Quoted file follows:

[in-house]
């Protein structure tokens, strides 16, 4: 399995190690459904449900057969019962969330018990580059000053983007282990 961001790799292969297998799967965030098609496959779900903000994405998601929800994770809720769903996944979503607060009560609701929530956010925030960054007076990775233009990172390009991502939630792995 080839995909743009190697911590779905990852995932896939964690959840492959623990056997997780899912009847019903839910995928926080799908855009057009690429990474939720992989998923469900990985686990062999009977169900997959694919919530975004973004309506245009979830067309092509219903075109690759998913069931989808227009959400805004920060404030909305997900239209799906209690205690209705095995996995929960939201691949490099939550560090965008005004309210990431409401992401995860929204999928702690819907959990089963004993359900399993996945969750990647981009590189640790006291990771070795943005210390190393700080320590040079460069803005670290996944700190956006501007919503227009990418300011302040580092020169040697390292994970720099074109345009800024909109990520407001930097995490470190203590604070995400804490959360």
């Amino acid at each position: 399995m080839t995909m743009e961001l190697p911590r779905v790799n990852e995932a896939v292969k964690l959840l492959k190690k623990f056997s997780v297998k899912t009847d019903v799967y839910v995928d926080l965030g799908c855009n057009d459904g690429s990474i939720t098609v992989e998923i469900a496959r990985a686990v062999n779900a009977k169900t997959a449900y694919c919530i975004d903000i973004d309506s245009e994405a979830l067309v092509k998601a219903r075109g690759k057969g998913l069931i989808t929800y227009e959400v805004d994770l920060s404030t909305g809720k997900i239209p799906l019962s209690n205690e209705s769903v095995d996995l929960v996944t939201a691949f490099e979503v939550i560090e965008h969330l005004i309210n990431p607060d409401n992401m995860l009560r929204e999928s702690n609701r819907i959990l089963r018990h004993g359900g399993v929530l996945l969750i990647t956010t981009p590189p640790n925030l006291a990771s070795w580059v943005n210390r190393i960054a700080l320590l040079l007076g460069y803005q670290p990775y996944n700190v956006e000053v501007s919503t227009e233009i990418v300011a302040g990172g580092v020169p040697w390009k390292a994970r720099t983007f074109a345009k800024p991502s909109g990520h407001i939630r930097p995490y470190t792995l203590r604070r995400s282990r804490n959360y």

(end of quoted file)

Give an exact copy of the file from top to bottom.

[in-house]
């Protein structure tokens, strides 16, 4: 399995190690459904449900057969019962969330018990580059000053983007282990 961001790799292969297998799967965030098609496959779900903000994405998601929800994770809720769903996944979503607060009560609701929530956010925030960054007076990775233009990172390009991502939630792995 080839995909743009190697911590779905990852995932896939964690959840492959623990056997997780899912009847019903839910995928926080799908855009057009690429990474939720992989998923469900990985686990062999009977169900997959694919919530975004973004309506245009979830067309092509219903075109690759998913069931989808227009959400805004920060404030909305997900239209799906209690205690209705095995996995929960939201691949490099939550560090965008005004309210990431409401992401995860929204999928702690819907959990089963004993359900399993996945969750990647981009590189640790006291990771070795943005210390190393700080320590040079460069803005670290996944700190956006501007919503227009990418300011302040580092020169040697390292994970720099074109345009800024909109990520407001930097995490470190203590604070995400804490959360």
């Amino acid at each position: 399995m080839t995909m743009e961001l190697p911590r779905v790799n990852e995932a896939v292969k964690l959840l492959k190690k623990f056997s997780v297998k899912t009847d019903v799967y839910v995928d926080l965030g799908c855009n057009d459904g690429s990474i939720t098609v992989e998923i469900a496959r990985a686990v062999n779900a009977k169900t997959a449900y694919c919530i975004d903000i973004d309506s245009e994405a979830l067309v092509k998601a219903r075109g690759k057969g998913l069931i989808t929800y227009e959400v805004d994770l920060s404030t909305g809720k997900i239209p799906l019962s209690n205690e209705s769903v095995d996995l929960v996944t939201a691949f490099e979503v939550i560090e965008h969330l005004i309210n990431p607060d409401n992401m995860l009560r929204e999928s702690n609701r819907i959990l089963r018990h004993g359900g399993v929530l996945l969750i990647t956010t981009p590189p640790n925030l006291a990771s070795w580059v943005n210390r190393i960054a700080l320590l040079l007076g460069y803005q670290p990775y996944n700190v956006e000053v501007s919503t227009e233009i990418v300011a302040g990172g580092v020169p040697w390009k390292a994970r720099t983007f074109a345009k800024p991502s909109g990520h407001i939630r930097p995490y470190t792995l203590r604070r995400s282990r804490n959360y």